19 May 2012     

Capitalism in the raw

By Lynda Walker

A spectre is haunting Europe: the spectre of chaos created by capitalism.
     The European Union strives to retain its purpose as a bastion of imperialism. Country after country faces crisis as people are pulled through the hedge backwards. Programmes of privatisation, social service cuts and payments to bankers are the order of the day. There is no hidden agenda here: this is capitalism in the raw; what you see is what you get.
     The campaign for a No vote in Ireland‘s referendum on 31 May on the EU fiscal treaty got under way this week in Dublin. As Eddie Glackin, member of the National Executive Committee of the Communist Party of Ireland, warned at an oration at the graveside of James Connolly in Arbour Hill Cemetery last weekend, “the Republic’s main political parties intend to deliver the Irish people bound and gagged to the bankers and bureaucrats of the EU.” In the coming days the broad-based People’s Movement will vigorously campaign for people to vote No. The corporate media, supporters of the bankers and big business, strongly support a Yes vote, and they wield great power.
     In Greece, the mishmash of a coalition hit the rocks and the Greek people are facing another election. The demand for €14½ billion (£11½ billion) worth of additional cuts for 2013–14 is being challenged by the left, and there is popular anger as the people demonstrate in their thousands. In the elections on 6May more than 60 per cent of the vote went to parties that campaigned against the 2010 EU-IMF-ECB loans-for-austerity.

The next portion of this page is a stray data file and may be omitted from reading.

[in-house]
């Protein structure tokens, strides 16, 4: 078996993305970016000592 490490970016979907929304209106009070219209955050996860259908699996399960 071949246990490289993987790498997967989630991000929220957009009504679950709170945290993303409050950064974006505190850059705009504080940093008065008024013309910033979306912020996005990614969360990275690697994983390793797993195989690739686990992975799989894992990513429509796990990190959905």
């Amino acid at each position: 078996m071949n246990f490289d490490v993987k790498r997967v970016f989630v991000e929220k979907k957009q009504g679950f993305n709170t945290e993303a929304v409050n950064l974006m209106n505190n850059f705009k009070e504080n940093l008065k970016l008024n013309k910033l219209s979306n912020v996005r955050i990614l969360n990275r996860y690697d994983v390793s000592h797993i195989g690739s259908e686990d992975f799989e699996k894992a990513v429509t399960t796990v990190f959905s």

“Austerity”—now there’s a great word. It covers up a multitude of sins; like the term “credit crunch,” it becomes almost meaningless in the face of reality.
     The right also won some gains in the elections of 6 May, something that we cannot afford to overlook. In response to these gains the Greek Communists said: “The youth and the workers in general who are suffering must correct the vote they gave to ‘Golden Dawn,’ as they surely do not agree with their Nazi views.”
     In elections in another part of Europe, in North Rhine-Westphalia, the Christian Democratic Union of Angela Merkel took “the worst beating in its history in this key state, which has more people than all of East Germany.” Her major opponents, the Social Democrats, were greatly strengthened, and the Greens held their own. In the same election in NRW the other main loser was the Left Party. It not only failed to reach the 5 per cent needed to keep any of its seats in the state legislature (it won eleven in the last election) but also lost severely, getting only about 2½ per cent. This was the second West German state in a week where it lost its representation.
     This area is hard hit by an economic crisis, worsened by constant shut-downs of coalmines and steelworks in its Ruhr Valley. Why do severe cut-backs in the budgets of nearly all towns and cities not work to the advantage of the Left? Left critics point to media influence and say that in comparison with the left, the catchy new Pirate Party was treated to almost daily pageantry. Although it still has virtually no programme, it reaped the rewards at the polls, with over 8 per cent.
     This is just a snapshot of what is happening in the Capitalist State of Europe. The need for the workers to rise up has never been greater.

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